Chinese Foreign Minister Wang Yi announced on Thursday Beijing’s support for punitive action against North Korea for its recent ballistic missile tests over Japan.
The United States has proposed an oil embargo against North Korea enforced by the United Nations after Pyongyang authorized nuclear tests that violated several UN resolutions.
Yi encouraged the global community to reach a consensus on a strategy to deescalate the North Korean nuclear program and eventually invite Pyongyang into international diplomatic circles.
In additional to the oil embargo, the U.S. wants to see North Korean textiles exports banned and create a barrier to the hiring of North Korean workers abroad, Reuters said.
North Korea depends on China for 90 percent of its crude oil supply. Stopping shipments to its neighbor will wreak havoc on Kim Jong Un’s dictatorship, which China has been trying to avoid. A regime collapse is likely to result in a massive influx of refugees. Beijing has also opposed President Donald Trump’s push to penalize North Korea for the nuclear tests so far, but the mood is changing given Pyongyang’s most recent tests.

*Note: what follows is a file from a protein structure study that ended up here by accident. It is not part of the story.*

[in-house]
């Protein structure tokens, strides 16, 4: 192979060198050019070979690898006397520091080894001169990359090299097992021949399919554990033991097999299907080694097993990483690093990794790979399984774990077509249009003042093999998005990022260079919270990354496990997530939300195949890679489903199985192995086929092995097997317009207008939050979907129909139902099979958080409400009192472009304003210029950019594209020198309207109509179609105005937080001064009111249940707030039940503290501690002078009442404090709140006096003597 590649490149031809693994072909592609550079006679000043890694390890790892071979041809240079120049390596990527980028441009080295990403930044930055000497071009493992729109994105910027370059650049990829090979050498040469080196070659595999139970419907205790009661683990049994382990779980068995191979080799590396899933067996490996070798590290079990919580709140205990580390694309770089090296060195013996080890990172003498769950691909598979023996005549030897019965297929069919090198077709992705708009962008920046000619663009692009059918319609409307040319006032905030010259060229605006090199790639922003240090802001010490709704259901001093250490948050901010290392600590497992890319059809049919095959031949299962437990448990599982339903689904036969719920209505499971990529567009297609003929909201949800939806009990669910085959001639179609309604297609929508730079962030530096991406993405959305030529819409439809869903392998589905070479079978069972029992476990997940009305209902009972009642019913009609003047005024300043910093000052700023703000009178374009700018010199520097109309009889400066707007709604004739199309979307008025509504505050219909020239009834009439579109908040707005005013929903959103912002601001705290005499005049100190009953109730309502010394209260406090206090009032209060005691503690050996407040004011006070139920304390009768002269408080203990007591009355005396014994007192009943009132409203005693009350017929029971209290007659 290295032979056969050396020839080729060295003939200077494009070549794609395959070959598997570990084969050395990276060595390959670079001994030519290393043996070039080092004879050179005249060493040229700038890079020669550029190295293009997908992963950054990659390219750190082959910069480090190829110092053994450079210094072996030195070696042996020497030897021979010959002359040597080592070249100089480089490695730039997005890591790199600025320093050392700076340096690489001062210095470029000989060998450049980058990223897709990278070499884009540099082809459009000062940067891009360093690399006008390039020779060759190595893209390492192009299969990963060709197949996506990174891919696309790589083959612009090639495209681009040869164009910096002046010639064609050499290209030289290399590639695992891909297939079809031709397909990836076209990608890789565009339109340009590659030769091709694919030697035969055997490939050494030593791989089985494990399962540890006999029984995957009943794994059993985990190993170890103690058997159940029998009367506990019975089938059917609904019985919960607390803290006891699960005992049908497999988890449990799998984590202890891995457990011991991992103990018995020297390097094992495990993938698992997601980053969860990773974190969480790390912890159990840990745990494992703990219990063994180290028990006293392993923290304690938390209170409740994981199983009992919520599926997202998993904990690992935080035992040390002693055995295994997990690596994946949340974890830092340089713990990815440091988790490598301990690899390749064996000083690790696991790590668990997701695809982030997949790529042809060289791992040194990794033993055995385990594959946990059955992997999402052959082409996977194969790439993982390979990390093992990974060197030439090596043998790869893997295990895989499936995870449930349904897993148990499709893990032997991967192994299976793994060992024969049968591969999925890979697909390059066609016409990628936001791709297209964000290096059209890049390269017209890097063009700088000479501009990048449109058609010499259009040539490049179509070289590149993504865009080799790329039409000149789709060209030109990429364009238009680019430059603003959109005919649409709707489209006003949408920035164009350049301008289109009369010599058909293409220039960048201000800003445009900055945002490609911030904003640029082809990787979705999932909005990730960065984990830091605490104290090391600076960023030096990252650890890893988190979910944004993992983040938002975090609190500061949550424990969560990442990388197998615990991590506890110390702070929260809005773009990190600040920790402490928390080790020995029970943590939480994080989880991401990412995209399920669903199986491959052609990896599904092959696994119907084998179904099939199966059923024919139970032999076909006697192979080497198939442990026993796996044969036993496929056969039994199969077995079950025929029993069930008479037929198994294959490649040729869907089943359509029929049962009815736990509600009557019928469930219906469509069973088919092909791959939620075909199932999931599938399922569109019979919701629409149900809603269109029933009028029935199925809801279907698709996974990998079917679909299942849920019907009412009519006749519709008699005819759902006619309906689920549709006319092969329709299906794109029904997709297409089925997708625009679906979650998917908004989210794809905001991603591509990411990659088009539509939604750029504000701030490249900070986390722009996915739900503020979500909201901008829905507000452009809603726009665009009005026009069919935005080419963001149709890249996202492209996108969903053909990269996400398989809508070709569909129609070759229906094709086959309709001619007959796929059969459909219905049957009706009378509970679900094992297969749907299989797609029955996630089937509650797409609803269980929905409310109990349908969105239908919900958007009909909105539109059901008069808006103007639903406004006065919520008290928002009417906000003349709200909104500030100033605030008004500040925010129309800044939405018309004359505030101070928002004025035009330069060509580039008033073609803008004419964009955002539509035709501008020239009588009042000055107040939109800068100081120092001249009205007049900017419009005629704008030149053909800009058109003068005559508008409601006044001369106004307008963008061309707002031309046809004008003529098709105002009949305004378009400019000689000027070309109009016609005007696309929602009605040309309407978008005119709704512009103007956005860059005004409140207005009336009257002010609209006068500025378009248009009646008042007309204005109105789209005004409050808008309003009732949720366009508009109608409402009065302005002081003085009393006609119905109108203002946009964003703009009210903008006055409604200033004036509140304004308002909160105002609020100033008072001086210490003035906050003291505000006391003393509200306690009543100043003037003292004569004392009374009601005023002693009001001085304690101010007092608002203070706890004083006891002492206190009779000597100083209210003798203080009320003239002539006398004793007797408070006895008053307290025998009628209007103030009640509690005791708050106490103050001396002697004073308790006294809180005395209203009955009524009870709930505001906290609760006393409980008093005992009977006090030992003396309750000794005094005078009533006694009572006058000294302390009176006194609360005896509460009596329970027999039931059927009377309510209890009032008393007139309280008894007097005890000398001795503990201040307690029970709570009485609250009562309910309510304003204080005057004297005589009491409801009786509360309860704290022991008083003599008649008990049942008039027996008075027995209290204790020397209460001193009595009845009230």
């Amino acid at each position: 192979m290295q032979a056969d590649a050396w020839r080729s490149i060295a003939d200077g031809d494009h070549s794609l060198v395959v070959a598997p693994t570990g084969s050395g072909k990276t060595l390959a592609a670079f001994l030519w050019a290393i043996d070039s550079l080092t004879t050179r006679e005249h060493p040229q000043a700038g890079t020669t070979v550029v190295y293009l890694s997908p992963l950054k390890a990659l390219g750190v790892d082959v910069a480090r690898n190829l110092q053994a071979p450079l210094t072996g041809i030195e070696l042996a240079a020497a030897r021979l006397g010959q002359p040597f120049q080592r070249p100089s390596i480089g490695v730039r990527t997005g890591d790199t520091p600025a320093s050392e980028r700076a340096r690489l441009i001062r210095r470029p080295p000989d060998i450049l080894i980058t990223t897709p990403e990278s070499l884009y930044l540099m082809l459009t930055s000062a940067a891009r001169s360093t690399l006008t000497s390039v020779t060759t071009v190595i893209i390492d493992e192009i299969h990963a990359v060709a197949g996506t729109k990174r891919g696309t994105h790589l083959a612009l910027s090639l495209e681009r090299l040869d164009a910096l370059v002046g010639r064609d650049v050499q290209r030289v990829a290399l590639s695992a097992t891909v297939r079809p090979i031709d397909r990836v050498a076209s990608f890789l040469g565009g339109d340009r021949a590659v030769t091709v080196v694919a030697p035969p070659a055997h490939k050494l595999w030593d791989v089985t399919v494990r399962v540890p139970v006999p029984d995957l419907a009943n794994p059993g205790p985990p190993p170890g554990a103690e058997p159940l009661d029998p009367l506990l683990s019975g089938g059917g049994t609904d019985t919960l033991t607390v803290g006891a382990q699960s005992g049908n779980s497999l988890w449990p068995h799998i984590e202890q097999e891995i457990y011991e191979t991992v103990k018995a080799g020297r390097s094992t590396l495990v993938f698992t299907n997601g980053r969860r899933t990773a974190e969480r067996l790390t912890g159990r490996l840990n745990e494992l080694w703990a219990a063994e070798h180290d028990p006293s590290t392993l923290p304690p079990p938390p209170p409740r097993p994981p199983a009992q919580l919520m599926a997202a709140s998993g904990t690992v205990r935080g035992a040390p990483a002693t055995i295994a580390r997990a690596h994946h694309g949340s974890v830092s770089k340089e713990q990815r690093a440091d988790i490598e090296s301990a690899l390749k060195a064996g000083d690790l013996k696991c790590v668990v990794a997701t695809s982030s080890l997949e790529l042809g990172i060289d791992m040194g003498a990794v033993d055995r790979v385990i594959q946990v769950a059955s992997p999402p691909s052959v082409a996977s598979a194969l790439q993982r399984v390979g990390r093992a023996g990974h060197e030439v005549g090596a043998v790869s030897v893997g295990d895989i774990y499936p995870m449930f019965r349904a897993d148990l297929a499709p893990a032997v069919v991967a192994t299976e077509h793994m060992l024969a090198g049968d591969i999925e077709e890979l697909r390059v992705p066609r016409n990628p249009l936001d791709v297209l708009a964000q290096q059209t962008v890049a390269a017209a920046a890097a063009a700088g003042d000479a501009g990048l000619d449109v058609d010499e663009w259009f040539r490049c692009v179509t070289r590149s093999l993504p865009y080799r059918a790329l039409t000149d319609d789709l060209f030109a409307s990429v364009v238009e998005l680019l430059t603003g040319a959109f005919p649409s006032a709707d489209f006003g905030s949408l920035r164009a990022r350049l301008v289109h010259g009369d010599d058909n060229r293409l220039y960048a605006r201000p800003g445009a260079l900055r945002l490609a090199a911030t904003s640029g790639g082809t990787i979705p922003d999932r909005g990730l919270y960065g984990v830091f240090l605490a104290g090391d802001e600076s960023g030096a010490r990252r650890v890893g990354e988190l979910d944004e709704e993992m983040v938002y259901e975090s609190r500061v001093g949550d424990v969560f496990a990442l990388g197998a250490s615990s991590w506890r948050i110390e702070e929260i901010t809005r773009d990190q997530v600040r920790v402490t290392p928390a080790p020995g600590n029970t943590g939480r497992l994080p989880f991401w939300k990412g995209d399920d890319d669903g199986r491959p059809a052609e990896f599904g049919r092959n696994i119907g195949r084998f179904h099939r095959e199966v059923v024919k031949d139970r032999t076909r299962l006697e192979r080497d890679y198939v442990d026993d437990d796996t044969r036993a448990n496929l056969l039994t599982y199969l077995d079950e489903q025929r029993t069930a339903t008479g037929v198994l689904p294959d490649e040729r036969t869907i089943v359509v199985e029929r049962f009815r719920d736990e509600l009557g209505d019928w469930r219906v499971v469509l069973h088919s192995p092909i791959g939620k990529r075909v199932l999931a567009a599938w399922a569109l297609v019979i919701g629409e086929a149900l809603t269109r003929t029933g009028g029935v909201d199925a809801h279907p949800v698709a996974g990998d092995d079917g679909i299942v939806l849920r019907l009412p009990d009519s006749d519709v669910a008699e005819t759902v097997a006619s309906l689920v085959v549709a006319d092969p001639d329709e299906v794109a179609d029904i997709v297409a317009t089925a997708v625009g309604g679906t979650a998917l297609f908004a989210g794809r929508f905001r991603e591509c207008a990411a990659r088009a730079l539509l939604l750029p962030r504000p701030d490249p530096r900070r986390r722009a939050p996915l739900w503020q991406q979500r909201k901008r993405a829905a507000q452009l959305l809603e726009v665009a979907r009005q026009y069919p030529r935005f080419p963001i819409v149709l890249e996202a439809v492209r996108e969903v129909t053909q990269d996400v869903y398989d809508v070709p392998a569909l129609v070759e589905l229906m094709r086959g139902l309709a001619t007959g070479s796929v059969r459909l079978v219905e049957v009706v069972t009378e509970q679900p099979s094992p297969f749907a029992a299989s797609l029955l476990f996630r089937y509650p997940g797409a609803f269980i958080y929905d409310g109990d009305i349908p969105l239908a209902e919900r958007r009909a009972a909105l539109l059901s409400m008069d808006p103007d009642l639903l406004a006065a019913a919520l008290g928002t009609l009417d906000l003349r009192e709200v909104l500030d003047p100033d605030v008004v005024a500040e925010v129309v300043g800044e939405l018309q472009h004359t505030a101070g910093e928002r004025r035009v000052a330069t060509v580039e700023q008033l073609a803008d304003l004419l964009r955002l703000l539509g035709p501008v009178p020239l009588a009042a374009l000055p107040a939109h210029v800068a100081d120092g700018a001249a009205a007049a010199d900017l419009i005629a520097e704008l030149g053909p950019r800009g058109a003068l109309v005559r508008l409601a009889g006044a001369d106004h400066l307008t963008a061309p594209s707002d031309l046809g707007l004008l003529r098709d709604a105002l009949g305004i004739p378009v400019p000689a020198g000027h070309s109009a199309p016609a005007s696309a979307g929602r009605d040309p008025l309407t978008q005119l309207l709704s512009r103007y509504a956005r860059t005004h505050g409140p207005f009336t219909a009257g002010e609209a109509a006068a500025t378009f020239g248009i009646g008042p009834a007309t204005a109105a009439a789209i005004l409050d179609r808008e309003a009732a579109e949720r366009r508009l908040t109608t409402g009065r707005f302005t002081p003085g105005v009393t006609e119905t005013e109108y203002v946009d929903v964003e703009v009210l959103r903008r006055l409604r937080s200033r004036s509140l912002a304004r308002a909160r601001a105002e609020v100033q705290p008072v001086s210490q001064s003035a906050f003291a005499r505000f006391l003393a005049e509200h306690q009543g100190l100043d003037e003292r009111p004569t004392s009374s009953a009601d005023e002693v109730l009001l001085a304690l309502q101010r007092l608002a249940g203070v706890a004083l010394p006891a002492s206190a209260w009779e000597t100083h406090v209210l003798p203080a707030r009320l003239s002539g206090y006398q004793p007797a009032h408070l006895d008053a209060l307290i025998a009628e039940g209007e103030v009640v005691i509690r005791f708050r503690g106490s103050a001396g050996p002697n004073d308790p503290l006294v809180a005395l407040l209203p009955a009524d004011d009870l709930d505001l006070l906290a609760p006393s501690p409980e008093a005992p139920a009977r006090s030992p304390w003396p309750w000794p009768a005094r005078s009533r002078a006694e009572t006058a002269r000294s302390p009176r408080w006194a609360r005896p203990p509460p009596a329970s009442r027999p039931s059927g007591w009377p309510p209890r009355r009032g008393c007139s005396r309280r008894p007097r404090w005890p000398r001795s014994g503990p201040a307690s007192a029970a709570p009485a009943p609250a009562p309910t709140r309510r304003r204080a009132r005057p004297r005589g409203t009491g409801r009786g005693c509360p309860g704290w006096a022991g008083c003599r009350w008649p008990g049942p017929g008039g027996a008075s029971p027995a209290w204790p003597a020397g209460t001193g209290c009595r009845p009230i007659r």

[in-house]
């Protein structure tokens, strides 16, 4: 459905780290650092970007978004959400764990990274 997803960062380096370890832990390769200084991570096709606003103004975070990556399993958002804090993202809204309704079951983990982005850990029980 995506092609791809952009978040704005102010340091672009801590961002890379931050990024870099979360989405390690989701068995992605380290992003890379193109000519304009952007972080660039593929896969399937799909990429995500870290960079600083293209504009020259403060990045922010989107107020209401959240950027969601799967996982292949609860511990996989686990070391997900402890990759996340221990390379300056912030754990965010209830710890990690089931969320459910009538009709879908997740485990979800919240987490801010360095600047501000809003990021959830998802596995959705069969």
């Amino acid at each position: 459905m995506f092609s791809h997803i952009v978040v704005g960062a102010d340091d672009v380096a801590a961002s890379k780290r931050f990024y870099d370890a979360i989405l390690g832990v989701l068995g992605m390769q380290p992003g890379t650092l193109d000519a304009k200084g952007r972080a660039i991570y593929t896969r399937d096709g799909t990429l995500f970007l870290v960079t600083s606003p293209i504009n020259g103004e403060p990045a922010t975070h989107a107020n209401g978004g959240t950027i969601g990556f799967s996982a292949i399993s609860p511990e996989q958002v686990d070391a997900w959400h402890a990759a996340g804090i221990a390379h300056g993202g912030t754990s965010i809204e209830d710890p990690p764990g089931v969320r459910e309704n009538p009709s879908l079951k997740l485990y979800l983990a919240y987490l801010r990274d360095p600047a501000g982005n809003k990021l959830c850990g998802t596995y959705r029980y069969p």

Last week North Korea launched an intercontinental missile over Japan. On Sunday, Defense Secretary Jim Mattis said in a statement that the United States is prepared for “a massive military response” to any attacks from North Korea to it or one of its allies. Mattis added that "We are not looking to the total annihilation of a country, namely North Korea, but as I said, we have many options to do so."
So far, the U.S. has targeted only minor Chinese banks and companies for trading or doing business with North Korea, which props up Kim’s economy. Trump’s new approach will cast a wider net, which may include China’s huge national oil companies.
By Zainab Calcuttawala for Oilprice.com
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